“Once we had that backbone transport in place, we built a 10-Gbit optical Ethernet ring into the Cervalis location; then, off of Greenburgh, built and terminated a number of different 1-Gbit optical Ethernet rings that connected to each of Cervalis’s different customers,” says Fabiano. “We had that all turned up in less than 60 days.”
Optimum Lightpath’s metro Ethernet product line supports speeds ranging from 10 Mbits/sec to 10 Gbits/sec, delivered via fiber-optic connections that run directly to businesses’ locations. “That’s something that Lightpath monitors and maintains, 7 by 24,” notes Fabiano. “We perform all of the equipment monitoring, any type of maintenance on the equipment, and any maintenance on the actual [fiber-optic] plant itself.”
Lightpath says its Ethernet circuits can be used for high-capacity data transfer, Internet access, or a combined Internet access/voice services bundle, at a relatively inexpensive cost per bit.
For the Cervalis deployment, Fabiano says his company implemented Nortel’s Optera 5200 DWDM system, along with an optical Ethernet platform from Atrica for providing both 1-Gbit and 10-Gbit services.
“The most complicated part of delivering the remote data center solutions that Cervalis offers to the marketplace is getting-and staying-connected,” contends Cervalis’s Boccardi. “The high reliability and availability of Lightpath’s point-to-point Ethernet connectivity solution is essential to our business, and we couldn’t get anything like it from any other single vendor. Most of the ‘traditional’ telephone companies in this region offer extremely limited or inconsistent metro Ethernet services.”
The partnership between the two companies also allows Cervalis to offer its data center services to more than 4,000 businesses in approximately 2,000 commercial buildings that are already connected to Lightpath’s optical network.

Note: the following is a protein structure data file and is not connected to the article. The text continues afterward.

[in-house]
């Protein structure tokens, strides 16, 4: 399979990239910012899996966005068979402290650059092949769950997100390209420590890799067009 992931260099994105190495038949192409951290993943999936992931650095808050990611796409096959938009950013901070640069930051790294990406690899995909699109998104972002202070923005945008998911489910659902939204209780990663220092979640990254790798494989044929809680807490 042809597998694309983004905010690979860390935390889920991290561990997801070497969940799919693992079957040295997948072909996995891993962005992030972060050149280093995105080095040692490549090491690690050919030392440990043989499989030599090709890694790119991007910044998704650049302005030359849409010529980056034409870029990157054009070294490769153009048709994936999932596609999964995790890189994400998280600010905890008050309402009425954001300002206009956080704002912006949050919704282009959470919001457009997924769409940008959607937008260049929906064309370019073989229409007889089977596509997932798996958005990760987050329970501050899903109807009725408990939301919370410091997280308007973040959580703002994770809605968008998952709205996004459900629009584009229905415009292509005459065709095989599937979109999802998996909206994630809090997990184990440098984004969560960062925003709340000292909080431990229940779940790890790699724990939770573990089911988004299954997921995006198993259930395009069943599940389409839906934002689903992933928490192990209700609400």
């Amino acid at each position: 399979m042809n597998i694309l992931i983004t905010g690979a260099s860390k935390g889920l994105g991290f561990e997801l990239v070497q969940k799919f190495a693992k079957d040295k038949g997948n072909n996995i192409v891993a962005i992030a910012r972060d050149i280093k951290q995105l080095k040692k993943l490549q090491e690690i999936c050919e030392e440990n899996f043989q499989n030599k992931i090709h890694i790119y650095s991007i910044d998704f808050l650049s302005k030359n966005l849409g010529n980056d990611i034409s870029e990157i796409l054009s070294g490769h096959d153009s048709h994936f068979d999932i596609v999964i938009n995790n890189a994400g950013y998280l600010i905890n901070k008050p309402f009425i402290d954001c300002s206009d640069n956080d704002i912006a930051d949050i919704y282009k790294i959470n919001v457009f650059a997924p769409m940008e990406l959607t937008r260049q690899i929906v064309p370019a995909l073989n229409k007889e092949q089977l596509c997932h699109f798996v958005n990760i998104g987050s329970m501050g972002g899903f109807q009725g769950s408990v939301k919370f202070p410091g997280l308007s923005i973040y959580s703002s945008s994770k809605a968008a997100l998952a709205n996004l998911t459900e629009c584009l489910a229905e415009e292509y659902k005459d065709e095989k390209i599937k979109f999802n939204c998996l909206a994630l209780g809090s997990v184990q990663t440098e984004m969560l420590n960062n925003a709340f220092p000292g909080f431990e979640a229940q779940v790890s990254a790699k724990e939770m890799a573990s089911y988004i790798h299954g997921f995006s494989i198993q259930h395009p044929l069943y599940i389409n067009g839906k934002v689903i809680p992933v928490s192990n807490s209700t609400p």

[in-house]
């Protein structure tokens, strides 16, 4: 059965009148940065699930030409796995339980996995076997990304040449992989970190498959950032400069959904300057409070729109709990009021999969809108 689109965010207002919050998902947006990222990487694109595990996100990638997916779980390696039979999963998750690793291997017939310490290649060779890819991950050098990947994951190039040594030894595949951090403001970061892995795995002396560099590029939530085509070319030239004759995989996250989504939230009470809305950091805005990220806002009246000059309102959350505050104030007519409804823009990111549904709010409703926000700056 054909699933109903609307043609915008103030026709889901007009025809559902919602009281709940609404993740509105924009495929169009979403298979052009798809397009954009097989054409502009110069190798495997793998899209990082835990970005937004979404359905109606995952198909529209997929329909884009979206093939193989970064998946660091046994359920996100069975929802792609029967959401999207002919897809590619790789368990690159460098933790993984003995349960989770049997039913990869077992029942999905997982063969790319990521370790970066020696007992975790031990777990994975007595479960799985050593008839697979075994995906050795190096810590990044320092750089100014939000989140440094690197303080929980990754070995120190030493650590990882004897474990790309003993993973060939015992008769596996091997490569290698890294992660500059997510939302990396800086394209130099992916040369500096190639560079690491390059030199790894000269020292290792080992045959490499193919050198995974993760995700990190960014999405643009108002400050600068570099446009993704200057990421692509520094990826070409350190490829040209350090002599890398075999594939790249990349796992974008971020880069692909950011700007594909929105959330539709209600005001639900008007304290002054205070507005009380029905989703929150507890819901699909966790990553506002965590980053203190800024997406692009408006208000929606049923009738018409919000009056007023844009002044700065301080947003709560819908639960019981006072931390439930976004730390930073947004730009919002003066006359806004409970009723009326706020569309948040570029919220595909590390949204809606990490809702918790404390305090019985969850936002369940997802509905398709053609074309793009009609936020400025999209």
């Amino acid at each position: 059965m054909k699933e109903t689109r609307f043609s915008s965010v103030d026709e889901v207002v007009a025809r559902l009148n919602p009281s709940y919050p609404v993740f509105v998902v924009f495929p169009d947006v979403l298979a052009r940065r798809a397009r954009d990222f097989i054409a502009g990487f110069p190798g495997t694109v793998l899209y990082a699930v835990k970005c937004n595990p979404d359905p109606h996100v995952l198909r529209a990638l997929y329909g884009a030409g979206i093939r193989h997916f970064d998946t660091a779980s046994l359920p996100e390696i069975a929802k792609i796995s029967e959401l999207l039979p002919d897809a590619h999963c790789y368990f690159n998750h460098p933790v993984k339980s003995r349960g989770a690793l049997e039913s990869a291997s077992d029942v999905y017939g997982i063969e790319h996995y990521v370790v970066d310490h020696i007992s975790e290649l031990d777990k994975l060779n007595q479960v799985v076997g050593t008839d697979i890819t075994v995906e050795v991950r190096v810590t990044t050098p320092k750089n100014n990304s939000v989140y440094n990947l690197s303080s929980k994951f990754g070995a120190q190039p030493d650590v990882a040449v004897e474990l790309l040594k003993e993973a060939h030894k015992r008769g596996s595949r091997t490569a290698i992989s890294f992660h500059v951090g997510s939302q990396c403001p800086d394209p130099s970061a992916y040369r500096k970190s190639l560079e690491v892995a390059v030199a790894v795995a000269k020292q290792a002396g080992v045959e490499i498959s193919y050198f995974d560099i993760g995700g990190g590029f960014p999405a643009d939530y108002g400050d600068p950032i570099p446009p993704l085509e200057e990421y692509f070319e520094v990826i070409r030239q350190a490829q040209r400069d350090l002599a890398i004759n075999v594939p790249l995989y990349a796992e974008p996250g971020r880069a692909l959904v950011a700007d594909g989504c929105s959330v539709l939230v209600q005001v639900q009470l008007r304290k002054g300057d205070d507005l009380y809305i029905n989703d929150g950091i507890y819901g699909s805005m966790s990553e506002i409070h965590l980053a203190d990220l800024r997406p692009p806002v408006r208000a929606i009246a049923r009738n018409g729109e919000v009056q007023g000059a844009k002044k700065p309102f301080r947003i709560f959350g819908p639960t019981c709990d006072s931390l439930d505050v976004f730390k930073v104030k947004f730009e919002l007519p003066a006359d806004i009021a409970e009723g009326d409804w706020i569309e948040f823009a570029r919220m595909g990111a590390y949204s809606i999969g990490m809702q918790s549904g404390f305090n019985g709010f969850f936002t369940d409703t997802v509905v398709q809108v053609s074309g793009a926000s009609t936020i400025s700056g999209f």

“The interest to us with Cervalis is, we have a number of [recovery/continuity] sites on our network now, but they all happen to be in Long Island, New Jersey, [and] Westchester,” observes Lightpath’s Curran. “Five years ago, people were locating their traffic or outsourcing their business continuity stuff only a few miles from their location. Now customers are saying, we want to be 30, 40, 50 miles from New York City. So that’s one of the big partnership opportunities, is that we could say, ‘You could store some of your traffic this far away, it’s on a different power grid’-you know, there’s a number of reasons why it makes sense.”
“This partnership has enabled us to get additional customers that we would not have been able to connect to without the Lightpath network,” maintains Boccardi. “Our core offerings are outsourced production data center, business continuity, and disaster recovery, where a customer can put some of their own equipment in our facility and create a secondary or tertiary site for their equipment. The way we deliver those services for a customer that might already be in a Lightpath building would be to use a dedicated metro Ethernet circuit between the two locations. It has really opened up opportunities for both companies.”
“People are constantly saying, ‘What do I need new bandwidth for, other than just to keep my business operations growing?’” concludes Curran. “And clearly business continuity is, we see, one of the top two areas people are spending money on right now.”
Matt Vincent is a associate editor at Lightwave.